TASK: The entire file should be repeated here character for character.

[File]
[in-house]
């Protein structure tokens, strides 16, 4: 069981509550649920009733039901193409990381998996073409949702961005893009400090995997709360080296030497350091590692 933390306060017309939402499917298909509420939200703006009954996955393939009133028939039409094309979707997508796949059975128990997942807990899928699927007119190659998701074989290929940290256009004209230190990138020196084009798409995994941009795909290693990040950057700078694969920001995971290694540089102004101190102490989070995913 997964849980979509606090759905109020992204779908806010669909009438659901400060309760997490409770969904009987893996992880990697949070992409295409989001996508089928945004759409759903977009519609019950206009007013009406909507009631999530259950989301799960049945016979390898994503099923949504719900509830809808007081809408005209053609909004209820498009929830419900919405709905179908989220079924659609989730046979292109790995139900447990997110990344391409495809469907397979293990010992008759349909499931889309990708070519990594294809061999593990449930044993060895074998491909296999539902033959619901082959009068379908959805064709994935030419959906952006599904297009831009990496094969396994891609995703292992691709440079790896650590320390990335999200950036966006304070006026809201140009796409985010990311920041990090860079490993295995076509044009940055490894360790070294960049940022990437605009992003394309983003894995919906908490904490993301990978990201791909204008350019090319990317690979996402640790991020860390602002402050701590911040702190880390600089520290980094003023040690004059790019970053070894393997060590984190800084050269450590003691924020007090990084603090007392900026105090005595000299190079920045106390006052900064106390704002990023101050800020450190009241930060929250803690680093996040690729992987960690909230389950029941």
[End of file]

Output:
[in-house]
């Protein structure tokens, strides 16, 4: 069981509550649920009733039901193409990381998996073409949702961005893009400090995997709360080296030497350091590692 933390306060017309939402499917298909509420939200703006009954996955393939009133028939039409094309979707997508796949059975128990997942807990899928699927007119190659998701074989290929940290256009004209230190990138020196084009798409995994941009795909290693990040950057700078694969920001995971290694540089102004101190102490989070995913 997964849980979509606090759905109020992204779908806010669909009438659901400060309760997490409770969904009987893996992880990697949070992409295409989001996508089928945004759409759903977009519609019950206009007013009406909507009631999530259950989301799960049945016979390898994503099923949504719900509830809808007081809408005209053609909004209820498009929830419900919405709905179908989220079924659609989730046979292109790995139900447990997110990344391409495809469907397979293990010992008759349909499931889309990708070519990594294809061999593990449930044993060895074998491909296999539902033959619901082959009068379908959805064709994935030419959906952006599904297009831009990496094969396994891609995703292992691709440079790896650590320390990335999200950036966006304070006026809201140009796409985010990311920041990090860079490993295995076509044009940055490894360790070294960049940022990437605009992003394309983003894995919906908490904490993301990978990201791909204008350019090319990317690979996402640790991020860390602002402050701590911040702190880390600089520290980094003023040690004059790019970053070894393997060590984190800084050269450590003691924020007090990084603090007392900026105090005595000299190079920045106390006052900064106390704002990023101050800020450190009241930060929250803690680093996040690729992987960690909230389950029941």